DEA Expands Set of Rules for Disposal of Pharmaceuticals

The U.S. Drug Enforcement Administration’s (DEA’s) Final Rule for the Disposal of Controlled Substances was recently published.

The Act, in an effort to curtail the prescription drug abuse epidemic, authorized DEA to develop and implement regulations that outline methods to transfer unused or unwanted pharmaceutical controlled substances to authorized collectors for the purpose of disposal. The Final Rule will take effect on October 9.

Prior to the passage of the Act, the Controlled Substances Act made no legal provisions for patients to rid themselves of unwanted pharmaceutical controlled substances except to give them to law enforcement while banning pharmacies, doctors’ offices and hospitals from accepting them. Most people flushed their unused drugs down the toilet, threw them in the trash or kept them in the medicine cabinet.

Unused medications in homes create a public health and safety concern, because they are highly susceptible to accidental ingestion, theft, misuse and abuse. Almost twice as many Americans (6.8 million) currently abuse pharmaceutical controlled substances than the number of those using cocaine, hallucinogens, heroin and inhalants combined, according to the 2012 National Survey on Drug Use and Health. More than two-thirds (70 percent) of people who misuse prescription painkillers for the first time report obtaining the drugs from friends or relatives, including from the home medicine cabinet.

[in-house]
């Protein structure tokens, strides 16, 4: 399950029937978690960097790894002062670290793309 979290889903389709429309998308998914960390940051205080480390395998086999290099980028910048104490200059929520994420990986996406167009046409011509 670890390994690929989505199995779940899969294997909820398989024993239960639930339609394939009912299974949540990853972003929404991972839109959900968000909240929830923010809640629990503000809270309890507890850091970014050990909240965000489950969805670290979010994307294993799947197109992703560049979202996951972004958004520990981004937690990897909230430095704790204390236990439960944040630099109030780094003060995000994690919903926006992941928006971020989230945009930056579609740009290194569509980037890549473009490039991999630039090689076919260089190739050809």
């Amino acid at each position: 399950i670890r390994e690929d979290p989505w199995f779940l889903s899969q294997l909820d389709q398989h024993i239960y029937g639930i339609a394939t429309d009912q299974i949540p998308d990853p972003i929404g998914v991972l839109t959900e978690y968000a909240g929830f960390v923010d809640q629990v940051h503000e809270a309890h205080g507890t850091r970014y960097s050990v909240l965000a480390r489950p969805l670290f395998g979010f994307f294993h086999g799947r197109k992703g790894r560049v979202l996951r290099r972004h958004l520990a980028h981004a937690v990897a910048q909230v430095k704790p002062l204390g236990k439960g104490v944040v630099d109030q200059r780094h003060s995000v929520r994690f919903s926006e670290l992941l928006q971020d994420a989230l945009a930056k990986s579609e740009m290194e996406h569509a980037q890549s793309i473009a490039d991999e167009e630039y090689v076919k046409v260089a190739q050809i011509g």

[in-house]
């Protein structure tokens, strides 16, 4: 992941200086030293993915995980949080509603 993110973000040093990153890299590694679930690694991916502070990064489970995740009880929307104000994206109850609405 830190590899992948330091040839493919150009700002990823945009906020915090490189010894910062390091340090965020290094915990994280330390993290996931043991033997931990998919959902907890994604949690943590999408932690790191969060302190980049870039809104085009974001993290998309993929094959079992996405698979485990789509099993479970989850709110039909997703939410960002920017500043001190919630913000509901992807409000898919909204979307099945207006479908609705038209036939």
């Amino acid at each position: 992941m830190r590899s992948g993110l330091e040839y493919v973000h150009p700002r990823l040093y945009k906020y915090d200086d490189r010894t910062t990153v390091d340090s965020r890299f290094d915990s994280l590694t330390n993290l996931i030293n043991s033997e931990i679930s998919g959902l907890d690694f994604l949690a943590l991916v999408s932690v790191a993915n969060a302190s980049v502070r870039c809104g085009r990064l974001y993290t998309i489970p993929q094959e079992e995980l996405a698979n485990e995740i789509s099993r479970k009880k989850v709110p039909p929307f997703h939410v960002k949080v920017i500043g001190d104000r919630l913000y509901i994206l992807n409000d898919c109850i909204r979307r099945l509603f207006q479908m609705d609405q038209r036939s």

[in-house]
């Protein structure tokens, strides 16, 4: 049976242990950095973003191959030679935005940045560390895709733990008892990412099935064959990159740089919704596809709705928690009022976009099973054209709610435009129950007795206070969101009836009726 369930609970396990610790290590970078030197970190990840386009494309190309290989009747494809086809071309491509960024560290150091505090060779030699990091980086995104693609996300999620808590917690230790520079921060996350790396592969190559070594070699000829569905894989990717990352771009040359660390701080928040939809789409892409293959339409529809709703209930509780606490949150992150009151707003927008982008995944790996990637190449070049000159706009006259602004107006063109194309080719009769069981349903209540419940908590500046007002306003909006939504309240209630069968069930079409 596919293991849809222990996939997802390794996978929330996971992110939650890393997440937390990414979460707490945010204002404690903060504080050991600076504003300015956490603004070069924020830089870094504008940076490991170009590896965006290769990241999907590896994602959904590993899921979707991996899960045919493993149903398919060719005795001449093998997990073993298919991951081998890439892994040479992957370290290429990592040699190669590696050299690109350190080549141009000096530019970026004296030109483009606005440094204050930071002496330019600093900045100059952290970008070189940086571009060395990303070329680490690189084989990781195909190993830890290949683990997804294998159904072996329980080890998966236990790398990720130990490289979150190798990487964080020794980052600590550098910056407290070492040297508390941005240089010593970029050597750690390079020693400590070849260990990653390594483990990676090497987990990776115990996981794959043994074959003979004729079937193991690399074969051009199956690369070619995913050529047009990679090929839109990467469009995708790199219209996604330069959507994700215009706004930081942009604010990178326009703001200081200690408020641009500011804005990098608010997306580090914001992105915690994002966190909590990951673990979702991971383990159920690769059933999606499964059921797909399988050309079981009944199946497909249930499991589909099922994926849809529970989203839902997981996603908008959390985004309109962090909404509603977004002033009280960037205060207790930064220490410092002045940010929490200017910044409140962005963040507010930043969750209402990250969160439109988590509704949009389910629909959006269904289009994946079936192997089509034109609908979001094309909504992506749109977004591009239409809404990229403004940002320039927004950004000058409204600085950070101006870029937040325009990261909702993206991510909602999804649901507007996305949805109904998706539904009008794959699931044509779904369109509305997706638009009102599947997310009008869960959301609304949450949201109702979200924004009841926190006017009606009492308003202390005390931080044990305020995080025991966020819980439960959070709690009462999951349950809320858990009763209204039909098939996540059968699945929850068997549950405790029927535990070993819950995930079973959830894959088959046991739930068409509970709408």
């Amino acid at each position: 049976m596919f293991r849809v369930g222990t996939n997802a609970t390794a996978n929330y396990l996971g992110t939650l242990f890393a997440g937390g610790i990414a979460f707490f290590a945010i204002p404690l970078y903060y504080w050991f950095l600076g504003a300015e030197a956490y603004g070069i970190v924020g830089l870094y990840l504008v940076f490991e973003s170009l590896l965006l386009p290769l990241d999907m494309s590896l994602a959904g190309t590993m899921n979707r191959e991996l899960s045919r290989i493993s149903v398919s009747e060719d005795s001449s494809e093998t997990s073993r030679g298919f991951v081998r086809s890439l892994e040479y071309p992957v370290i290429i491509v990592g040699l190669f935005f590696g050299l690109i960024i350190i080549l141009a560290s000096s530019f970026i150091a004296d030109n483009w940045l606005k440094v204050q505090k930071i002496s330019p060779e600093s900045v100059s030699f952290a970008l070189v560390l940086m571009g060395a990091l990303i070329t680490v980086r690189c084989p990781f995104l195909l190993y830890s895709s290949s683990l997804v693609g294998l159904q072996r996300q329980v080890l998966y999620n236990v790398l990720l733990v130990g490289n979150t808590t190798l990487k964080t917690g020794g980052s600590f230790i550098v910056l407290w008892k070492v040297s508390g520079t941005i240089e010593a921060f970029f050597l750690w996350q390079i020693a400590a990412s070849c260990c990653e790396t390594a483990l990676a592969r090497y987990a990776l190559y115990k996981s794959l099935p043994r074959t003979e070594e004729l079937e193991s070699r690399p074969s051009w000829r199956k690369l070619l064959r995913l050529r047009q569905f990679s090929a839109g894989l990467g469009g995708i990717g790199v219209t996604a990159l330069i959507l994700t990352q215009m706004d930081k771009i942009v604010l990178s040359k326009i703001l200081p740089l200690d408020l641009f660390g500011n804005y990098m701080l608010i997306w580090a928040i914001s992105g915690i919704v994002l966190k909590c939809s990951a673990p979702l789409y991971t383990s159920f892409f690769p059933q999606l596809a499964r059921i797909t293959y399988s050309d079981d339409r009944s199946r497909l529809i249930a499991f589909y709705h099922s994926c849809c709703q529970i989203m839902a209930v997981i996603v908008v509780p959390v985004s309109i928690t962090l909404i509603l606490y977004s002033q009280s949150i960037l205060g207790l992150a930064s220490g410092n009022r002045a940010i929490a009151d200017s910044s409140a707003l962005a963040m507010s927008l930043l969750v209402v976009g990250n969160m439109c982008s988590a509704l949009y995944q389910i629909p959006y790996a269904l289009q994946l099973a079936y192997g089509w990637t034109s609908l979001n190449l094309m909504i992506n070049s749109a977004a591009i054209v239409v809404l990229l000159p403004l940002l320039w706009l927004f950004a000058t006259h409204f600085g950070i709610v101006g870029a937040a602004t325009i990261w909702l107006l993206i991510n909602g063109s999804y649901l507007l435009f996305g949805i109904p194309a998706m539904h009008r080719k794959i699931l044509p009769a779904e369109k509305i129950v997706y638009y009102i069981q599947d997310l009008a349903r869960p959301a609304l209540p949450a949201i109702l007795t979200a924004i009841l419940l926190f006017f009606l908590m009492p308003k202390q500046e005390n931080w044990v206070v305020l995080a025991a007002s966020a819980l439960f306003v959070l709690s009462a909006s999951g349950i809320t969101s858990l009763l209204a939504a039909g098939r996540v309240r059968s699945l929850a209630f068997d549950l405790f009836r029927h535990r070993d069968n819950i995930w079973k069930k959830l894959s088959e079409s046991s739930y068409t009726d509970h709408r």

As a temporary measure, DEA began hosting National Prescription Drug Take-Back events in September 2010. Since then, the DEA has sponsored 8 take-back days. Enormous public participation in those events resulted in the collection of more than 4.1 million pounds (over 2,100 tons) of medication at over 6,000 sites manned by law enforcement partners throughout all 50 states, the District of Columbia and several U.S. territories.

The Final Rule authorizes certain DEA registrants (manufacturers, distributors, reverse distributors, narcotic treatment programs, retail pharmacies and hospitals/clinics with an on-site pharmacy) to modify their registration with the DEA to become authorized 
All collectors may operate a collection receptacle at their registered location, and collectors with an on-site means of destruction may operate a mail-back program. Retail pharmacies and hospitals with an on-site pharmacy may operate collection receptacles at long-term care facilities.

The public may find authorized collectors by calling the DEA Office of Diversion Control’s Registration Call Center at 800-882-9539.

Law enforcement continues to have autonomy with respect to how they collect pharmaceutical controlled substances from ultimate users, including holding take-back events. Any person or entity – DEA registrant or non-registrant – may partner with law enforcement to conduct take-back events.

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